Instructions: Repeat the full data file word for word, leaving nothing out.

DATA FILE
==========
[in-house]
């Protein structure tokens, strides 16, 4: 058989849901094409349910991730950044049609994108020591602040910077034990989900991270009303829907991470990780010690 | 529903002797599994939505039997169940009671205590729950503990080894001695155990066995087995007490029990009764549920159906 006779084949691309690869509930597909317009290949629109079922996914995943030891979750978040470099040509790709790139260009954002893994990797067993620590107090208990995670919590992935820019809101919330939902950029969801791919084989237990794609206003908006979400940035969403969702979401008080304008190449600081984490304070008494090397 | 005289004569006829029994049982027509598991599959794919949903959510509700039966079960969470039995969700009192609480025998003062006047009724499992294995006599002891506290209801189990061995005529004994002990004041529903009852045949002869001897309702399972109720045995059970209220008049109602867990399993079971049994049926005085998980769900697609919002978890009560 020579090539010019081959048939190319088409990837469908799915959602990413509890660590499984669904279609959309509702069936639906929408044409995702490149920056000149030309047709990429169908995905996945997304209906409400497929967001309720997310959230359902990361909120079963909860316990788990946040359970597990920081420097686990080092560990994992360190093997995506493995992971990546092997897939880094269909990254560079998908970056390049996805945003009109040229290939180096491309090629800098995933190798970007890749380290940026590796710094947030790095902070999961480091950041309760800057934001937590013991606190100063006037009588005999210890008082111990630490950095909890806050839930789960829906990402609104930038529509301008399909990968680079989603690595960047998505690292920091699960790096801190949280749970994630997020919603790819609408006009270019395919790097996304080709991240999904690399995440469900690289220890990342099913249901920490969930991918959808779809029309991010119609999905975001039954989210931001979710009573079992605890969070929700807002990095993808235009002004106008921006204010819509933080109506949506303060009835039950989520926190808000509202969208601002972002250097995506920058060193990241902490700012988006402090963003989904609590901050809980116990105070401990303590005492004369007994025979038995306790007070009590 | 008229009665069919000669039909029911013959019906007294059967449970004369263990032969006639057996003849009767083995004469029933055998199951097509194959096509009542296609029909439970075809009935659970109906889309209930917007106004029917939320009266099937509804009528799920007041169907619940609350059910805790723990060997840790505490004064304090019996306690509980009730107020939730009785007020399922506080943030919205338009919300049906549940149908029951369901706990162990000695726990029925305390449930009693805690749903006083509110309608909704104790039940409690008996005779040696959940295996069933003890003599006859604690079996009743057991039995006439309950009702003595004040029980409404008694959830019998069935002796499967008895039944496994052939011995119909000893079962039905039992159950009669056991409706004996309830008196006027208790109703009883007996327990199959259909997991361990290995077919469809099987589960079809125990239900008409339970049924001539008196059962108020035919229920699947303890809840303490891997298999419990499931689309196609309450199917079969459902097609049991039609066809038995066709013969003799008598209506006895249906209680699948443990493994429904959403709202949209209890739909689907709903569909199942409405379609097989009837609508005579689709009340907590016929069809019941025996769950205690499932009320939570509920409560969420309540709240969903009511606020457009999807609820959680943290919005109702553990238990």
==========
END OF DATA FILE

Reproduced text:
[in-house]
């Protein structure tokens, strides 16, 4: 058989849901094409349910991730950044049609994108020591602040910077034990989900991270009303829907991470990780010690 | 529903002797599994939505039997169940009671205590729950503990080894001695155990066995087995007490029990009764549920159906 006779084949691309690869509930597909317009290949629109079922996914995943030891979750978040470099040509790709790139260009954002893994990797067993620590107090208990995670919590992935820019809101919330939902950029969801791919084989237990794609206003908006979400940035969403969702979401008080304008190449600081984490304070008494090397 | 005289004569006829029994049982027509598991599959794919949903959510509700039966079960969470039995969700009192609480025998003062006047009724499992294995006599002891506290209801189990061995005529004994002990004041529903009852045949002869001897309702399972109720045995059970209220008049109602867990399993079971049994049926005085998980769900697609919002978890009560 020579090539010019081959048939190319088409990837469908799915959602990413509890660590499984669904279609959309509702069936639906929408044409995702490149920056000149030309047709990429169908995905996945997304209906409400497929967001309720997310959230359902990361909120079963909860316990788990946040359970597990920081420097686990080092560990994992360190093997995506493995992971990546092997897939880094269909990254560079998908970056390049996805945003009109040229290939180096491309090629800098995933190798970007890749380290940026590796710094947030790095902070999961480091950041309760800057934001937590013991606190100063006037009588005999210890008082111990630490950095909890806050839930789960829906990402609104930038529509301008399909990968680079989603690595960047998505690292920091699960790096801190949280749970994630997020919603790819609408006009270019395919790097996304080709991240999904690399995440469900690289220890990342099913249901920490969930991918959808779809029309991010119609999905975001039954989210931001979710009573079992605890969070929700807002990095993808235009002004106008921006204010819509933080109506949506303060009835039950989520926190808000509202969208601002972002250097995506920058060193990241902490700012988006402090963003989904609590901050809980116990105070401990303590005492004369007994025979038995306790007070009590 | 008229009665069919000669039909029911013959019906007294059967449970004369263990032969006639057996003849009767083995004469029933055998199951097509194959096509009542296609029909439970075809009935659970109906889309209930917007106004029917939320009266099937509804009528799920007041169907619940609350059910805790723990060997840790505490004064304090019996306690509980009730107020939730009785007020399922506080943030919205338009919300049906549940149908029951369901706990162990000695726990029925305390449930009693805690749903006083509110309608909704104790039940409690008996005779040696959940295996069933003890003599006859604690079996009743057991039995006439309950009702003595004040029980409404008694959830019998069935002796499967008895039944496994052939011995119909000893079962039905039992159950009669056991409706004996309830008196006027208790109703009883007996327990199959259909997991361990290995077919469809099987589960079809125990239900008409339970049924001539008196059962108020035919229920699947303890809840303490891997298999419990499931689309196609309450199917079969459902097609049991039609066809038995066709013969003799008598209506006895249906209680699948443990493994429904959403709202949209209890739909689907709903569909199942409405379609097989009837609508005579689709009340907590016929069809019941025996769950205690499932009320939570509920409560969420309540709240969903009511606020457009999807609820959680943290919005109702553990238990």